Incredible story of the POW who escaped TWICE from a Nazi camp
Incredible story of the POW who escaped TWICE from a Nazi concentration camp
The man who cheated death twice: Incredible story of the POW who escaped the Nazis during concentration camp ‘death march’ only to be recaptured – and do it again!
- David Hersch was taken from his hometown of Dej, Hungary to a camp in Austria
- He was forced to endure a death march from Mauthausen Concentration Camp
- But during the march he made his first attempt to escape but was reported
- He was sent back to the camp and made to go on another march afterwards
- Second time round he escaped and was sheltered by a kind Austrian couple
- Dave stayed there until the end of the war and died at the age of 76 in 2001
Dave Hersch was twice imprisoned at Mathausen Concentration Camp in Austria
The remarkable story of the only concentration camp survivor to escape from two death marches has come to light in a new book.
David Hersch was 18-years-old when he was taken from his hometown of Dej in Hungary to Mauthausen Concentration Camp in Austria in June 1944.
After 10 months in captivity, with the Americans approaching, the prisoners were put on a 30 mile death march to Gunskirchen Concentration Camp.
He made his first escape after concealing himself in a group of refugees who crossed paths with the march, but was swiftly recaptured after an old Austrian woman told on him.
Hersch expected to be executed on the spot but a sympathetic guard saved his life and he was returned to the concentration camp where he was put on another march days later.
Miraculously, he was able to escape again, bolting down a path while the SS officers were looking away and hiding in the bushes until darkness.
The entrance to Mathausen camp where Hersch was brought at the age of just 18 years old
Dave Hersch (second from left) stands with members of the Hungarian Labour Service Battalion before he was taken away to the camp
He crossed paths with a kindly Austrian couple who at great risk to themselves hid him in their home, where billeted SS officers were also staying, until the end of the war.
Hersch’s amazing tale is told for the first time by his son Jack who has retraced his footsteps for his new book, Death March Escape.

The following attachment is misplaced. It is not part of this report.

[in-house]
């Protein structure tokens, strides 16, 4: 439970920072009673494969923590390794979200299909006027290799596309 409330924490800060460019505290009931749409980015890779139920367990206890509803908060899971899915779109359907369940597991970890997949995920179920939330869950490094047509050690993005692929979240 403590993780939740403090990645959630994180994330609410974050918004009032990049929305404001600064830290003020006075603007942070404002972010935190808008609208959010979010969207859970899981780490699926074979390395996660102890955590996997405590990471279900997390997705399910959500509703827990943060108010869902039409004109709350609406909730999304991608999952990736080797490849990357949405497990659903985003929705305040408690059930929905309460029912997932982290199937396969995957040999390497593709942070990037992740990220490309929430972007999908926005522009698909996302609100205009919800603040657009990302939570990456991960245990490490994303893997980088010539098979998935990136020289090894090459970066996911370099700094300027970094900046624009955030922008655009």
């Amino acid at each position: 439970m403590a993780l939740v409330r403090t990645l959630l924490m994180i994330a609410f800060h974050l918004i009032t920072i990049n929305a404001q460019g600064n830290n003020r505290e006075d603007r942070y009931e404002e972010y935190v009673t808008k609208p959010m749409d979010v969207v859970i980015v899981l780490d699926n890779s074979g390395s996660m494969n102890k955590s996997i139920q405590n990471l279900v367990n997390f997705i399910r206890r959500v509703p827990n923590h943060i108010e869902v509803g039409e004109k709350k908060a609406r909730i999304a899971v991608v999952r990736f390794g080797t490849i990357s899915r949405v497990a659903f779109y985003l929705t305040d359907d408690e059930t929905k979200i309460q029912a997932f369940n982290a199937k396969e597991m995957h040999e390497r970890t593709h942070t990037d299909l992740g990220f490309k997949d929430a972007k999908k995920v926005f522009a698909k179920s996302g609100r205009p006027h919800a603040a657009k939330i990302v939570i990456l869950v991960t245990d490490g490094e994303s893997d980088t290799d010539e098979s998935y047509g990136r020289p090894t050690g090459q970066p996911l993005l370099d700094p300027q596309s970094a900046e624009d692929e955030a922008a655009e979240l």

Jack, 60, from New York, US, said: ‘There have been very few instances where a prisoner was able to escape a death march but my father was the only person to escape once, get recaptured and then a few days later be put on another death march, to escape again.’
Hersch’s first escape took place when his march crossed paths with a group of refugees at an intersection.
He used the diversion to sneak into their group, putting on a raincoat which one of them had dropped on the ground to blend in.
Hersch walked with the refugees to the next village where he knocked on the door of a house.
An elderly Austrian lady invited him inside and gave him food, but while he was lying on the grass in her back garden she reported him to two SS officers who had been patrolling the streets.
The path today, where Dave Hersch made his daring escape from the camp for the second time
The Friedmann’s house where Dave Hersch hid after his second esacape alongside several SS officers
The SS officers came to the house, took Hersch and dragged him to the local police station but the gendarme took sympathy on him and let him stay in a cell overnight, even bringing him scrambled eggs.
The next morning, he ordered the two officers to take him back to Mauthausen.
Days later, on April 6, 1945, he was put on another death march.
By this point, having lost half his body weight and weighing just 80lbs, he was so weak he ran out of strength at the eight mile mark and went to sit on the roadside, aware marchers who stopped would be executed on the spot.
An SS officer came over to him and pushed a gun into his neck, which caused him to spring into life and he rejoined the march.
Moments later, he took advantage of the momentary inattention of his captors to launch a second, daring escape.
He described the dramatic moment to Dave, who writes: ‘Dad tipped his head down and focused on the ground in front of him. His breathing quickened.
The barn where Dave Hersch hid during his second escape owned by the same Austrian couple who took him in